...I walk around the ruins of Perge. It is evening, and the setting sun sends rays of golden light dancing off of the ancient city walls. In the street, where there was once a bustling city, there are a few women and children trying to sell blankets and trinkets to the tourists. As I stand there, a young boy comes up and holds forward some short twigs of some very fragrant plant. He is speaking Turkish and I cannot understand him, but I gather that it is some sort of herb or spice. I pay him a quarter for one of the twigs and he allows me to take some pictures. He then goes off to rejoin his family, selling blankets in a dead marketplace. As the last light fades, I leave the city ruins and I wonder to myself, what will his life be? Will he be influenced by radical Islam? I realize that there are hardly any Christians in his country. Will he grow up to hate Christians? I cannot tell what his life will be like. But, he is child of God....
...I knock quietly and walk into the room. The young lady is laying in the hospital bed. The room is quiet and it is furnished nice enough, and yet I wonder to myself if it feels more like a tomb to her. A place that she would rather be rid of. I talk with her for a moment and offer my condolences. She has just had an infant die after living for a few brief moments. I wonder to myself what I could possibly say that would mean anything? Later in the hall, I speak with her husband. He is fighting to maintain his composure and I can see that it is all taking a toll on him. I wish that there is something that I could say, something that I could do...but I can’t. As I leave the hospital, I take comfort in knowing that they are children of God, and that he will help them.
...The nurse shows me to the bedside of the elderly lady. The lady notices me and reaches for my hand. She firmly grasps it with both of hers. "Thank you for coming," she says. I glance around the nursing home room at the walls and furnishings. The dear lady is in her eighties at least. I inquire how she is doing. "It’s pretty rough" she replies, "But they are taking good care of me here". We talk of her family, and her sister. She is Catholic, and has a Crucifix there close by. After some time, I go to leave and she seems reluctant to let go of my hand. A couple of weeks later, I hear that she has passed away...I wonder about it all, and I hope the best for her. I am happy to realize that she is a child of God.
...I step out of the shower and grab the ringing phone. "Jeff died on Saturday, can you make the viewing and funeral at 10:00?" says the voice on the line. "Sure, I’ll be there..." I reply. I switch out for my suit and tie. As I drive to the funeral, I wonder what I could possibly say to Kim, Jeff’s wife. Jeff has been battling with cancer for several months now, and some time ago the doctors sent him home to die. As I walk in, I am greeted by members of the family, tears in their eyes. On the table is a collection of family pictures. Pictures of family, friends, brothers, sisters, his wife. And his kids. Three beautiful children. The oldest is a six year old boy. In an awkward moment, I get trapped in the viewing room as they close the doors for the family prayer. I try and shrink into the corner, feeling that I don’t belong there. I watch as the young lady moves to the casket with her kids, their tears freely flowing, trying to be strong and brave. My heart aches for them. I wonder about her...will she be okay? I wonder about the kids. How will they turn out? Will they all be okay? Later on, I kneel down and shake hands with the oldest boy. "I’m sorry about your dad." I say. It seems lame to say, but what else can be said? He looks at me and simply says "Okay". He is trying to be strong and brave. As I walk out of the building, I wonder what life will hold for them. I can only take comfort in knowing that they are all children of God, and that he will be there for them.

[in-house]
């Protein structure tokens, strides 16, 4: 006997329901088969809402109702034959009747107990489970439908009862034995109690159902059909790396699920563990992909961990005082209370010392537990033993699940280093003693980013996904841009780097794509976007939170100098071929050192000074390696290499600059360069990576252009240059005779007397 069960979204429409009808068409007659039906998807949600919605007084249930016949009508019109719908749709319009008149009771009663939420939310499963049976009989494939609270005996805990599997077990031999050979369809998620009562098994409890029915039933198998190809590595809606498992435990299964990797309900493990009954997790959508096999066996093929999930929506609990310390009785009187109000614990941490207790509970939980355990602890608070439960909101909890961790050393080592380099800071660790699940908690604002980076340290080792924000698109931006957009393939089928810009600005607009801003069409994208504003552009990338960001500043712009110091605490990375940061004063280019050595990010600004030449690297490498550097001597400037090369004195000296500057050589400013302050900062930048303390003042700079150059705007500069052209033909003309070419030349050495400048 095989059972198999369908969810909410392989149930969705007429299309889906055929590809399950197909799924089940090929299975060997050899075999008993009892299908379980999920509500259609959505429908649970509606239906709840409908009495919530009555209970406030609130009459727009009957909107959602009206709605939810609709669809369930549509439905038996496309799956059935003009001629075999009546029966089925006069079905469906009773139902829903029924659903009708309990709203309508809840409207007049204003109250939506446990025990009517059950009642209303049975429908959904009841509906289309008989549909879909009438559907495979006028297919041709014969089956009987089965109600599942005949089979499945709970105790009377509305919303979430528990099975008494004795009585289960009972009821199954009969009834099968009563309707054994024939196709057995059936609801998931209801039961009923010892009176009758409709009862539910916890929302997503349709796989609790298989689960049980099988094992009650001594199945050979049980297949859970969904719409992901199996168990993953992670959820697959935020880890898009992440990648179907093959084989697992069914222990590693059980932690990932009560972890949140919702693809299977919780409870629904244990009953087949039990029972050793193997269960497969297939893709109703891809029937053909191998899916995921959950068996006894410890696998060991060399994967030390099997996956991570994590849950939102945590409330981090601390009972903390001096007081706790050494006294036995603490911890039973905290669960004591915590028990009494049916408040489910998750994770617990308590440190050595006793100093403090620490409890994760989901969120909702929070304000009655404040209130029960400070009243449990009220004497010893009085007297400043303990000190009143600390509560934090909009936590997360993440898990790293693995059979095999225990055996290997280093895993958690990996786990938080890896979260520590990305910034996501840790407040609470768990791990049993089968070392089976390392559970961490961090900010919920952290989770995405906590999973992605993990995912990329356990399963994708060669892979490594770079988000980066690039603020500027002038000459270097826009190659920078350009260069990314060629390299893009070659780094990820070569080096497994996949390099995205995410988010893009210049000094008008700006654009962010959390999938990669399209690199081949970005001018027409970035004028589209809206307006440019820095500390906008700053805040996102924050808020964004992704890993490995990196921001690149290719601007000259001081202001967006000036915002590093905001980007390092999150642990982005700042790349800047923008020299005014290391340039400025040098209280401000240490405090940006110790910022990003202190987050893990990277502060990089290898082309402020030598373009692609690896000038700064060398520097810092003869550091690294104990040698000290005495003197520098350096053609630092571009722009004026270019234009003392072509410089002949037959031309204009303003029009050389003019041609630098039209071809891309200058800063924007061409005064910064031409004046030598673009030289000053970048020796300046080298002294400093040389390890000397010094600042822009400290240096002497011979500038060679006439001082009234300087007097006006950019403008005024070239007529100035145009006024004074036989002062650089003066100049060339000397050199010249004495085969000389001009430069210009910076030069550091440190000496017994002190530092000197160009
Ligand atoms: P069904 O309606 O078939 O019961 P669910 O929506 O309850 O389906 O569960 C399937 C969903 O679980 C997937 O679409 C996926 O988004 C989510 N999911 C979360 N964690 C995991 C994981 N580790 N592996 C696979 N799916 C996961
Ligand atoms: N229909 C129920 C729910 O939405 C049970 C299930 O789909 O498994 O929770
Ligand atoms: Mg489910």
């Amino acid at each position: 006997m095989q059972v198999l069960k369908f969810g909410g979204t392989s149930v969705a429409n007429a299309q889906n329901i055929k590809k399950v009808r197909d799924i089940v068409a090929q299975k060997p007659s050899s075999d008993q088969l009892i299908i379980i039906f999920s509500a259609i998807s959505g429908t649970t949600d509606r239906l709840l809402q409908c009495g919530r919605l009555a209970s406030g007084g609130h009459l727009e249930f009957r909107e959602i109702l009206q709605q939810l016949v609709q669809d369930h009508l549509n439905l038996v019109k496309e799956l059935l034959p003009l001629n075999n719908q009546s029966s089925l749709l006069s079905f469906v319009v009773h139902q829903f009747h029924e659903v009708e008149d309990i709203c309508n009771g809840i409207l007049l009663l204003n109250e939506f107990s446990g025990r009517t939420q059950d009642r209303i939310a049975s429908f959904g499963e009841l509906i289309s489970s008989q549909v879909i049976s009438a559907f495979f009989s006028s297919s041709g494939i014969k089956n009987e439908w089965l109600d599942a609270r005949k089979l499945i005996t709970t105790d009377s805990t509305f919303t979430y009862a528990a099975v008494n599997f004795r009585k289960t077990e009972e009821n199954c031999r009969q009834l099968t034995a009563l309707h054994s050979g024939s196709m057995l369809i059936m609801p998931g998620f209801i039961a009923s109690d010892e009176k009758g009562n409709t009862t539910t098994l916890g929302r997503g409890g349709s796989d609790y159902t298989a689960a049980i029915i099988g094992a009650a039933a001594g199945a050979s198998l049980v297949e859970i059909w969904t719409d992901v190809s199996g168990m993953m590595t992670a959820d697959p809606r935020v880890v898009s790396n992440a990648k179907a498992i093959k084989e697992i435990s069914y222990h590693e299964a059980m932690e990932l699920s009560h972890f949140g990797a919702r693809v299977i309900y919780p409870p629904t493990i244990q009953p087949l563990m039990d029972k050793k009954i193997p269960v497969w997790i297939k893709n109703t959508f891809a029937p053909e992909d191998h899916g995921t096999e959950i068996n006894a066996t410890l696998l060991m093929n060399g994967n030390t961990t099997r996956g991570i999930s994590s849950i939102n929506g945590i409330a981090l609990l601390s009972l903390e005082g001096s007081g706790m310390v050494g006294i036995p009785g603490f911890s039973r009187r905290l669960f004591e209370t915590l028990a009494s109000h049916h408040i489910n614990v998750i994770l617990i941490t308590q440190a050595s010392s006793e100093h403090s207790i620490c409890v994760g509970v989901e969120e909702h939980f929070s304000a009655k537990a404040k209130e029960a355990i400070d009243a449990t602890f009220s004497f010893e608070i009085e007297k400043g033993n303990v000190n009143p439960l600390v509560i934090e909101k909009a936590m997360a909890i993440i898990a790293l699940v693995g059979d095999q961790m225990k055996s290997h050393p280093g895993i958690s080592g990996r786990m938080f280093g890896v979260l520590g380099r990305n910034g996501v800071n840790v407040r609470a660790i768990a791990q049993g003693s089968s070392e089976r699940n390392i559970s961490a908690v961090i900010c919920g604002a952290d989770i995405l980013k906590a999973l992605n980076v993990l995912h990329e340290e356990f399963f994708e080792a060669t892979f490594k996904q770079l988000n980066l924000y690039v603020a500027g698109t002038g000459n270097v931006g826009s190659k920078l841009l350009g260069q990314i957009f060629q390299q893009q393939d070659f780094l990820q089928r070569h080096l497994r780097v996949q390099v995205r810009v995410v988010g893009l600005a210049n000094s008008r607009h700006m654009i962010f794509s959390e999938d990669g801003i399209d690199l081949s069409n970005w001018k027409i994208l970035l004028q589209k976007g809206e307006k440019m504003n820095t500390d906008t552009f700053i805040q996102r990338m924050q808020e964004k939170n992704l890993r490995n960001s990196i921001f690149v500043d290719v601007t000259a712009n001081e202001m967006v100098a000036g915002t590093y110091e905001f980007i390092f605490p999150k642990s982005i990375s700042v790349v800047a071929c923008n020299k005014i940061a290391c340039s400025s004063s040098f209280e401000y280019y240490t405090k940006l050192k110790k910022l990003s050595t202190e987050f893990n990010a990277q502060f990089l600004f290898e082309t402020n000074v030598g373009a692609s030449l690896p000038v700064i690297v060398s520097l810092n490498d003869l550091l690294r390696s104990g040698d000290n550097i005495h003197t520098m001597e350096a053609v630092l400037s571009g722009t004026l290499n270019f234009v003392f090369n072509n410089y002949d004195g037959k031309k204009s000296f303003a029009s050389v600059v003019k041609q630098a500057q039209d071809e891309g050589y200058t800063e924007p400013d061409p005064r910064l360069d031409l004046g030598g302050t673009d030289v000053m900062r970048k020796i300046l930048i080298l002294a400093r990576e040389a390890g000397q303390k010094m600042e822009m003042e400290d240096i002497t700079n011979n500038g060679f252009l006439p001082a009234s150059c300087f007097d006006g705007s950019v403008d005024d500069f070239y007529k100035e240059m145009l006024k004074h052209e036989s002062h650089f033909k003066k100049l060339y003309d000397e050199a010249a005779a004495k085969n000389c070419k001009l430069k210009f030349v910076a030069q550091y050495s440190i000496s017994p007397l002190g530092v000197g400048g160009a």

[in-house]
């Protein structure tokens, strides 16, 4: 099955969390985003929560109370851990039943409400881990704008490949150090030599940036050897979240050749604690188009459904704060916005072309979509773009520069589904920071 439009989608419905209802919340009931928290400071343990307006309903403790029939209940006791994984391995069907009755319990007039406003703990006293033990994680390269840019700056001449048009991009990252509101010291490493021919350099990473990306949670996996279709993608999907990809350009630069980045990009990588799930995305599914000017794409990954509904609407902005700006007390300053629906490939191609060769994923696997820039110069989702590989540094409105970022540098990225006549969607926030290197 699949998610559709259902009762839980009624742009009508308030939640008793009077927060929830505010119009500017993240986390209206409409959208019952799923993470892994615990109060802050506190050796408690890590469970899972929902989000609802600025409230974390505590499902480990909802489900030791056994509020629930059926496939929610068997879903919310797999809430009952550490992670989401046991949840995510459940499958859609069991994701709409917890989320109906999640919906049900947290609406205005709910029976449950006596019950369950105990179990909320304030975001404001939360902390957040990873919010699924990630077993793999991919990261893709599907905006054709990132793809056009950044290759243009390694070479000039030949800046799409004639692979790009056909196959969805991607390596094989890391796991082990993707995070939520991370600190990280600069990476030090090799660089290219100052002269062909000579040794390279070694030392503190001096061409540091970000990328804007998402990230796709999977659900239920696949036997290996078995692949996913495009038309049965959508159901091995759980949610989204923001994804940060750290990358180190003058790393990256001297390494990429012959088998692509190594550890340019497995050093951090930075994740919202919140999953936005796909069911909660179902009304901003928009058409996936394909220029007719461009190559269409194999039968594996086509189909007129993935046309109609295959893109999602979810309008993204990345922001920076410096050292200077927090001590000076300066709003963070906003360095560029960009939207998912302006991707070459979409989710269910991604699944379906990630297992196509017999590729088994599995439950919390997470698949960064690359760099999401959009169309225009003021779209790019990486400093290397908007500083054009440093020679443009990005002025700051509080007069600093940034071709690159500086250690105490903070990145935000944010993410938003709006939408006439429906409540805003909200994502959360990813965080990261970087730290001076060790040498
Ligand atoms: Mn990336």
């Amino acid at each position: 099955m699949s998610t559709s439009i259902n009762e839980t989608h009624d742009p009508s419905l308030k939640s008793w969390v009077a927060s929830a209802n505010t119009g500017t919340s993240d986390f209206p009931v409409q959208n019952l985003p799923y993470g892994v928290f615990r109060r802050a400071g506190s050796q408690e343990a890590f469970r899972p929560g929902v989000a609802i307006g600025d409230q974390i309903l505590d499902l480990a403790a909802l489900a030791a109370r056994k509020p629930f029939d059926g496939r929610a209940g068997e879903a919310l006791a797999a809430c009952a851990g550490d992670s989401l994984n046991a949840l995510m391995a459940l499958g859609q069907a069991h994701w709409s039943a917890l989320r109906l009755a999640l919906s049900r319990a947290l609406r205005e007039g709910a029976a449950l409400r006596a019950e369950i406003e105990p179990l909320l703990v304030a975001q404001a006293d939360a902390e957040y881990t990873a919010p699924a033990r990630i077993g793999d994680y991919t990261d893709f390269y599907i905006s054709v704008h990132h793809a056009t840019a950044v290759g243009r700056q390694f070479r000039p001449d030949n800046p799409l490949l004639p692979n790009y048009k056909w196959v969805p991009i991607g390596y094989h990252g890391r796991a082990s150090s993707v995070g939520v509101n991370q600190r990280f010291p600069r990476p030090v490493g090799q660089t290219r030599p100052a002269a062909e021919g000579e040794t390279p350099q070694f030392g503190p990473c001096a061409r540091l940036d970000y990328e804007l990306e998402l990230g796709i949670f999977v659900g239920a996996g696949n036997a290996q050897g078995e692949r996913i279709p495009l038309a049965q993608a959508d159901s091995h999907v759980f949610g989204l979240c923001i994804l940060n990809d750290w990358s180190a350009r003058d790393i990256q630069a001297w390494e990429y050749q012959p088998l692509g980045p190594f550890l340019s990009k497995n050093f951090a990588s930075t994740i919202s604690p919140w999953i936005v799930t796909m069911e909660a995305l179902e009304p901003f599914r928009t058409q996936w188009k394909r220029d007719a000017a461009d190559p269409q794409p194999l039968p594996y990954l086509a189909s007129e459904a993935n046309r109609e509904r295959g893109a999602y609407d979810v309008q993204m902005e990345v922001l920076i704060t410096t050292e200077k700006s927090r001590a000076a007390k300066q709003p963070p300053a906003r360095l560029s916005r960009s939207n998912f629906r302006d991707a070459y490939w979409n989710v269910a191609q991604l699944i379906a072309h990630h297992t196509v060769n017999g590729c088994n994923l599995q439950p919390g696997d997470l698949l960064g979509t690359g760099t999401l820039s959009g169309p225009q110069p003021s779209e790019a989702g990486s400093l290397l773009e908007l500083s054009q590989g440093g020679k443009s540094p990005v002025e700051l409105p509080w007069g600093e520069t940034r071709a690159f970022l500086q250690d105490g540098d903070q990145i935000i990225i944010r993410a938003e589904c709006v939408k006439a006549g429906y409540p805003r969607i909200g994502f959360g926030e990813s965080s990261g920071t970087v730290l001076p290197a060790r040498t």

...The father steps forward and takes the small baby girl from her mother. "Please join me," he asks the brethren present. I am pleased to be able to participate with her father, grandfather, uncles and cousins in blessing her with a name. Later on, I ask the mother if I may hold her. As I sit there and look at her, she is sleeping peacefully. I ponder over the wonder of it all. The little body, the individual fingers, the little fingernails. Her little nose, eyes and mouth. She is beautiful, and almost seems like an angel. Her hair is long and dark. I wonder to myself, what will life hold for her? What trials will she face? How will she deal with the issues that life will throw her direction? Will she be okay? As I gently hand her back to her mother, I take comfort that she is a child of God. The fact that she is here is evidence that there is still hope.
...I sit across from a little girl and I look at her. She is a beautiful little girl, about three years old. She is truly radiant, radiant with a light that seems almost to come from within her, instead of around her. Her eyes are captivating, her hair blondish in color. She has a small smile, and gazes evenly back at me. I can tell that she is happy, and truthfully, I marvel at it a little.

"Why would you want to come here?" I ask her. "Look at everything. It’s a mess. The wickedness, the evil, the heartache. Why come here at all?"

"Because of the opportunity to love," she replies. "The opportunity to love in a way that is not possible where I am right now."